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Thumb Drives and Oven Clocks

Issue 9

Catching up, forever

Ever start uncontrollably sweating when you look at your TBR pile? I mean, uhm, metaphorically? I know I’ve been, lately. Not that it affects my purchasing decisions, of course.

Like: E. and I went to Seattle back in May. By ourselves. Without the kids. “Without the kids” hasn’t been part of our functional vocabulary since before the pandemic. Or even since before there were kids to be without. The one thing I wanted to do that week was drink all the local beers. Came close! I also wanted to visit every local bookshop in walking distance; I’ve done a lot of comfort purchasing but haven’t been inside a bookshop in years, and I was ready to shake things up, to buy whatever the staff recommendation shelves told me to buy. Four stores and eight books later my carry-on baggage hurt.

Then we got home and I found the box of books I’d honestly forgotten I’d ordered before leaving Ohio.

Which is all to say that by “metaphorically” I mean “disturbingly literally.”

What I’ve been reading

Anyways, not only does my TBR pile frighten me, but I've also fallen way behind on reporting on what I've been reading. Would you hate me if I go lightning-round here? Now’s your chance to find out!

Girl, by Camille Laurens, translated by Adriana Hunter

I picked up Girl, by Camille Laurens, because I’m a fan of Other Press in general, and I recall really liking Laurens’s previous book, Who You Think I Am. I feel bad, but I felt kind of lukewarm on this one. Bad timing, honestly, starting this rather serious, depressing story, when I did, right when I was so in the mood to leave the world behind for a while.

That said, there’s certainly good stuff in this book. It felt a bit like a feminist response to something like Everyman by Phillip Roth, a comparison I shouldn’t be making because it’s been decades since I read the Roth book, but. I particularly liked its active concern with language. There’s some story beats that caught me emotionally unprepared. If anything, I think there were some moments when I thought, or hoped, the story might go in certain deeper, more psychologically specific and complex directions, but it dodged my expectations. So aside from wrong book, wrong time, I may have also actually read the book itself a bit wrong.

Pandoras Star, by Peter F. Hamilton

Then we have Peter F. Hamilton. For me, his fat, horror-tinged space operas just scream "vacation read." I took Pandora’s Star along with me to Seattle. Took me forever to get through it but it was a right book, right time read.

To be clear: I won't tell you he’s a great writer. Maybe he’s not even a good writer, I don’t know. He writes science fiction for straight, hormonal teenage boys. Every lady character he writes? Hot. Super hot. Super duper hot! I mean, hey, cool for the future, everyone being so hot, but, like, also, settle down, my dude.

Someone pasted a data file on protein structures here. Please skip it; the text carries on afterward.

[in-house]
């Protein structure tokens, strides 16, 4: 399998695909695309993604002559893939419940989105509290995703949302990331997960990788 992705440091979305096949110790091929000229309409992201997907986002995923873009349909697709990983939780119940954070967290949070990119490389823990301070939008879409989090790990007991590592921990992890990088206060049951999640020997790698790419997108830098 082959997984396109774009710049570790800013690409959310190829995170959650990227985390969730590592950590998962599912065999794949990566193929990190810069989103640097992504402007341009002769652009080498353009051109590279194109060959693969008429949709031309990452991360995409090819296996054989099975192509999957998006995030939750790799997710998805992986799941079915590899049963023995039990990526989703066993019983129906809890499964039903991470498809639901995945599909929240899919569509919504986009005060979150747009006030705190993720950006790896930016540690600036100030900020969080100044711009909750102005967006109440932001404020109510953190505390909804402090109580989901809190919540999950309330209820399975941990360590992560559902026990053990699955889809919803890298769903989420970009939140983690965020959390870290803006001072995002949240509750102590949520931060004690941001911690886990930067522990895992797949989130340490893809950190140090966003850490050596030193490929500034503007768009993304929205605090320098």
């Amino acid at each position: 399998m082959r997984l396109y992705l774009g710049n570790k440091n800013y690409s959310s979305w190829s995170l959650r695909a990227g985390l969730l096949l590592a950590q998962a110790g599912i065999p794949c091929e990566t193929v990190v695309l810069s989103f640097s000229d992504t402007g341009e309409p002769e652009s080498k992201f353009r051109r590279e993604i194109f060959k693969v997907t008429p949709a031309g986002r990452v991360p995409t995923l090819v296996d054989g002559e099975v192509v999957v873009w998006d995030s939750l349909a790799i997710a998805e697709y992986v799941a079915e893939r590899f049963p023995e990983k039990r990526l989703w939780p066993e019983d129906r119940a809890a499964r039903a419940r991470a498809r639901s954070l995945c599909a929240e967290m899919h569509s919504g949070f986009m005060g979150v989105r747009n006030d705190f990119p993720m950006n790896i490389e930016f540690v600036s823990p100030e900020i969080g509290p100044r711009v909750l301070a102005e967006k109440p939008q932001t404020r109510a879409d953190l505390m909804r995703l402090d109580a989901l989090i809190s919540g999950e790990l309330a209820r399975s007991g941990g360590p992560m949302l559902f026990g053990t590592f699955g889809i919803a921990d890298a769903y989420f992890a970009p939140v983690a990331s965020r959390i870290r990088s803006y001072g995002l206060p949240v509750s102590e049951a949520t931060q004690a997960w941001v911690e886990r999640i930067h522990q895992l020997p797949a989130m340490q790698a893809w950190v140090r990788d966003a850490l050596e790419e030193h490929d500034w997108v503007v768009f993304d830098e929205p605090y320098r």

Still, he's awful fun, all gas pedal, occasional NOS. Or, to swap metaphors, as a juggler, he’s happy to throw ball after ball after ball into the mix with manic glee.

And, like, there’s a bit where—quick plot summary: it’s the far future, humanity has developed wormhole technology, medical tech is great so everyone can live forever, and, uh-oh!, something crazy happens to a star outside humanity’s reach, which means we have to build a starship to go investigate—and that whole sequence, when the mystery of the book begins to unfold and expand, was gripping in a way I wish I felt like I could get from more better-for-me literary fiction. Which brings us to...

Eileen, by Ottessa Moshfegh

...which was every bit as gripping for me in the way I wish I felt like I could get from more better-for-me literary fiction. I’ve known about but have not yet read Ottessa Moshfegh for a bit now. Someone at the Elliott Bay Book Company flagged Eileen as being ideal for fans of Shirley Jackson, which, yes, please. I loved it and had a lot of trouble putting it down, which says something for a book that spools out mostly as a dark creep-show mood piece for most of its run time. Hang in there, though, and it rewards you with third-act explosions. Highly recommend; it made me want to read everything she has ever written.

[ a dashed-off, half-baked aside about the whole gripping thing, that, were this a professionally minded publication, would probably be thrown directly into the furnace ]

Gripping, though: is it bad that I want your book to make me want to keep reading it, that I think that's one of your book's, like, main jobs? It's like, I have Middlemarch on my TBR pile right now. I’ve never read it. I suspect it’s going to be great, of course. Because I want the big fat classics to be great. I was once upon a time a sad young literary English major boy and I still want to feel like describing something as "character-driven" somehow makes it intrinsically, morally superior to anything that would deign to dabble in things so pedestrian as "plot." But I also happen to actually really love plot. I feel no rush to get into Middlemarch, because I strongly suspect it's going to take me about four years to get through it. Anymore it feels a little like, if a book isn't going to defend my attention span with a sword and a shotgun, I feel like I'm going to be really easily distracted. Or am I just in a summer state of mind, still? And yet for all that the book I'm devoting the next issue to I found incredibly gripping, despite being, like, seventy-five percent descriptions of plants, which I'd previously have thought I'd be one-hundred percent useless at caring about. Clearly, I have no idea what I'm talking about.